DHARAMSALA, 20 April: The Human Rights Watch has called on Nepal to stop the prosecution of journalists and netizens freedom of expression.
“The authorities in Nepal should stop prosecuting journalists and social media users for peaceful reporting and online expression,” Human Rights Watch, has said.
The New York-based rights group has said that Nepal under the government of Prime Minister Khadga Prasad Sharma Oli has used the “ Electronic Transactions Act, 2006, repeatedly to unlawfully muzzle speech,” and urged Nepal to review and reform the Act to ‘ensure that any new or revised legislation upholds freedom of expression.’
According to the report, since the Oli government took office in February 2018, at least six journalists including Giri have been detained under the Electronic Transactions Act. while at least 19 people are believed to have been arrested over six months up through January for their activities on “social networks.”
“ Nepalis have fought hard for their democratic rights so it’s especially troubling that a government elected on a promise to uphold constitutional freedoms is intimidating and restricting Nepal’s vibrant public discourse,” Meenakshi Ganguly, South Asia director has said in the report.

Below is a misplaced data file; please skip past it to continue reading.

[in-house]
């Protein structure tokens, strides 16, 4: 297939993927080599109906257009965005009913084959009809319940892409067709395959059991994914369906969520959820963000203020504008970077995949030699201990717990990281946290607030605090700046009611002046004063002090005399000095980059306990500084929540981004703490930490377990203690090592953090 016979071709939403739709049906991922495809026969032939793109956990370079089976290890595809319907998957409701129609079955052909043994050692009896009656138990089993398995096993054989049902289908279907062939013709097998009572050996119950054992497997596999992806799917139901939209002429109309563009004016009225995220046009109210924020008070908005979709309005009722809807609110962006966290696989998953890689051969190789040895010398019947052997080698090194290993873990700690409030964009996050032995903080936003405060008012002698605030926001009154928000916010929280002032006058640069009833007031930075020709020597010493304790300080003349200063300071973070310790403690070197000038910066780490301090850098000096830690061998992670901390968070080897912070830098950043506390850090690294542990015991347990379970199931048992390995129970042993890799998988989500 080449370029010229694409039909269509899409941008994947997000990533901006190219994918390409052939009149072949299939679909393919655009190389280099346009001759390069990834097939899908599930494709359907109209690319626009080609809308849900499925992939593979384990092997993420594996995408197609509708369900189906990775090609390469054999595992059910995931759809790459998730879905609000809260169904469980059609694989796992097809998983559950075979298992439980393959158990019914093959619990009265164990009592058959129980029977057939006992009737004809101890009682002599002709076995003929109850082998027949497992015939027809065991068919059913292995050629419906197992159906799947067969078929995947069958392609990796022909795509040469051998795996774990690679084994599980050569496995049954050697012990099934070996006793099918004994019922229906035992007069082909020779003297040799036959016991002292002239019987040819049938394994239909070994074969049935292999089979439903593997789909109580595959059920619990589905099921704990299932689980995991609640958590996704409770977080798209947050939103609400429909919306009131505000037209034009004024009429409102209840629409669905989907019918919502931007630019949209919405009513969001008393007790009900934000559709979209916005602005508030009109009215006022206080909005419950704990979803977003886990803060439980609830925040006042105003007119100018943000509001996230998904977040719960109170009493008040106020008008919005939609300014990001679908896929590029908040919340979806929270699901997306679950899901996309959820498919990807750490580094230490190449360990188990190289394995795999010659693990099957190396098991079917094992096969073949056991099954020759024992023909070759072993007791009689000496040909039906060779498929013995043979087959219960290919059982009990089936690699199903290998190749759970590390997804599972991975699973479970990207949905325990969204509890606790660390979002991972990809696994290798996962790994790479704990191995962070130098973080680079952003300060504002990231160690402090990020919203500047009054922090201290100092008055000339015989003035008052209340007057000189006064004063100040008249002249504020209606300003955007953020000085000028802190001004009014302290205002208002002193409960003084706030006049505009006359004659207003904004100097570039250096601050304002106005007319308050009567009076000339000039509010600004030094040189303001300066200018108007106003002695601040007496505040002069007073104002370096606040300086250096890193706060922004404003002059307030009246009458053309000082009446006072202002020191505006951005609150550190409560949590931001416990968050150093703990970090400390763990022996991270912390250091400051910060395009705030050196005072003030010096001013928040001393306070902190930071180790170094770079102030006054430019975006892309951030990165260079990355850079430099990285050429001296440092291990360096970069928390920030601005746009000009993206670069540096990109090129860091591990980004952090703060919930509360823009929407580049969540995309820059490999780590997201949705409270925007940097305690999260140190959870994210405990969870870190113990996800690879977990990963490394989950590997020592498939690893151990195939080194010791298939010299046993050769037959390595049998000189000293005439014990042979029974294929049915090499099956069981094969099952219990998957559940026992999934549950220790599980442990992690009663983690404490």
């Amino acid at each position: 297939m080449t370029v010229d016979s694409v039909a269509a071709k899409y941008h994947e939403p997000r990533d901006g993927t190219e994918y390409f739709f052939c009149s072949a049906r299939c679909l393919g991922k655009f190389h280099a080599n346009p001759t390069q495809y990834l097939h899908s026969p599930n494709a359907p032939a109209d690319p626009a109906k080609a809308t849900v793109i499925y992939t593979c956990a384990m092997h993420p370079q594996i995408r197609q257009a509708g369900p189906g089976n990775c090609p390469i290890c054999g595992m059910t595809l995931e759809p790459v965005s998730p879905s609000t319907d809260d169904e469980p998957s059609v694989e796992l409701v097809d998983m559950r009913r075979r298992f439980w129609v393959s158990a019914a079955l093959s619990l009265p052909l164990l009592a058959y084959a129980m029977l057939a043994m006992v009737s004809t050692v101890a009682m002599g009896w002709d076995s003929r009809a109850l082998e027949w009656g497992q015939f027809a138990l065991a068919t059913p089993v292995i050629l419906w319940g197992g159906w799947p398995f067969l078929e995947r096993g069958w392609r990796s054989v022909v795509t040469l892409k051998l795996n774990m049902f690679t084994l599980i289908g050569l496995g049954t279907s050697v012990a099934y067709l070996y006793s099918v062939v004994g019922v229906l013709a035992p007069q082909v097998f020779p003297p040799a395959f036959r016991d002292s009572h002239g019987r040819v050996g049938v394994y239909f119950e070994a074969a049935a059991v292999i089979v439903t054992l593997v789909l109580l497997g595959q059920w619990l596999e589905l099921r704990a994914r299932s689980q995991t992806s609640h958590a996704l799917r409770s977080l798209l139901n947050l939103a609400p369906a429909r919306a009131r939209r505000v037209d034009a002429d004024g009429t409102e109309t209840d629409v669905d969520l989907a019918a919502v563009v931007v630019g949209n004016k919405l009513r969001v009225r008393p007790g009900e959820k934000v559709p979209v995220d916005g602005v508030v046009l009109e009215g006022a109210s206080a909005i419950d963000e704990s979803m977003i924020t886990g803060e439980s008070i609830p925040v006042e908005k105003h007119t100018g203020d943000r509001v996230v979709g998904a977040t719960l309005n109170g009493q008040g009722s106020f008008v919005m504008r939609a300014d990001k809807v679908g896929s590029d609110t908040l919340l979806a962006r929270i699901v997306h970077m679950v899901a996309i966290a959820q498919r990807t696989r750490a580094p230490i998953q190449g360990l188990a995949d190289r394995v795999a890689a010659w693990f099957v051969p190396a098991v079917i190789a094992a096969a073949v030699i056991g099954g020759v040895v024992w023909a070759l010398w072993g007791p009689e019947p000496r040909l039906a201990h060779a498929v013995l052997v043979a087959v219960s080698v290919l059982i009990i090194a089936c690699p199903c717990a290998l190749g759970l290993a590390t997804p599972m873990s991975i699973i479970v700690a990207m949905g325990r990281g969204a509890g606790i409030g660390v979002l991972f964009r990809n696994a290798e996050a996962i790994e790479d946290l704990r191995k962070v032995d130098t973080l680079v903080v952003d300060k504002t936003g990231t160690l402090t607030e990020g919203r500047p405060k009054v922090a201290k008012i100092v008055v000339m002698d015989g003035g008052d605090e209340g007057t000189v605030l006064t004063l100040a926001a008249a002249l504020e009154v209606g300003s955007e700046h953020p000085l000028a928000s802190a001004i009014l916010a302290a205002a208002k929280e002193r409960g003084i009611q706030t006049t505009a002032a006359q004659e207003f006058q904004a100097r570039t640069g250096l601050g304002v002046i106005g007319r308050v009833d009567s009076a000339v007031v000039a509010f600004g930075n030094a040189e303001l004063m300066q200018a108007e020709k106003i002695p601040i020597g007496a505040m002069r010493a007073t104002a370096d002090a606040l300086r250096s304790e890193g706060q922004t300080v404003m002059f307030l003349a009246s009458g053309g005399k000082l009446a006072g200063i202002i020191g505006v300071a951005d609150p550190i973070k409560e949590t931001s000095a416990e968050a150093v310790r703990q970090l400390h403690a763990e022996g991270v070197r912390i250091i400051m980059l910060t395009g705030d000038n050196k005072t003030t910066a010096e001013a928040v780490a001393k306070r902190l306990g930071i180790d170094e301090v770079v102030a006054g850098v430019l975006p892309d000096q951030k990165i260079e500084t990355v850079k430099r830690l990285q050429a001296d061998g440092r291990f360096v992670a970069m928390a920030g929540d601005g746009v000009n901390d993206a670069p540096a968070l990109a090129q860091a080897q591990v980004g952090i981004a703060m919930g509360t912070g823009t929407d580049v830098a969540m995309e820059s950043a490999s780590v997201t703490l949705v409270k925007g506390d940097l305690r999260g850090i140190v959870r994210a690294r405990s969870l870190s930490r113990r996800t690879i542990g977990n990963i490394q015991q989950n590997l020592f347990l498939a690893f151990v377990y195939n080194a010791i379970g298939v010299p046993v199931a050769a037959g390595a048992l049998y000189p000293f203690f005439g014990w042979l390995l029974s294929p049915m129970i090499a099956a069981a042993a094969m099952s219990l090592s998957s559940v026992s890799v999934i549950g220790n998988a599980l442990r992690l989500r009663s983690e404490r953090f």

“The government should drop their investigation of Giri and stop harassing people for expressing their peaceful views.”
Section 47 of the Electronic Transactions Act prohibits electronic publication or display of material deemed illegal under existing laws, including vaguely defined material which may be contrary to the public morality or decent behavior or any types of materials which may spread hate or jealousy against anyone or which may jeopardize the harmonious relations subsisting among the peoples of various castes, tribes and communities, the report said.
It is understood that the violation of the act authorizes a sentence of up to five years in prison and a 100,000 Nepali rupee (US$900) fine.
Nepal has recorded 98 violations of freedom of expression in 2018, compared with 66 in 2017, including threats and attacks by interest groups, and arbitrary arrests, the report sais citing Freedom Forum, a Nepali rights group.
The censorship on the freedom of expression in Nepal saw the government propose a new law imposing sweeping restrictions on what government employees can post online, making virtually any criticism of government policies unlawful earlier this year in January.
Further, the Oli government has placed before parliament an Information Technology bill, which would impose penalties of up to five years in prison for “improper” posts on social networking sites if they are deemed to discredit individuals or to harm national security.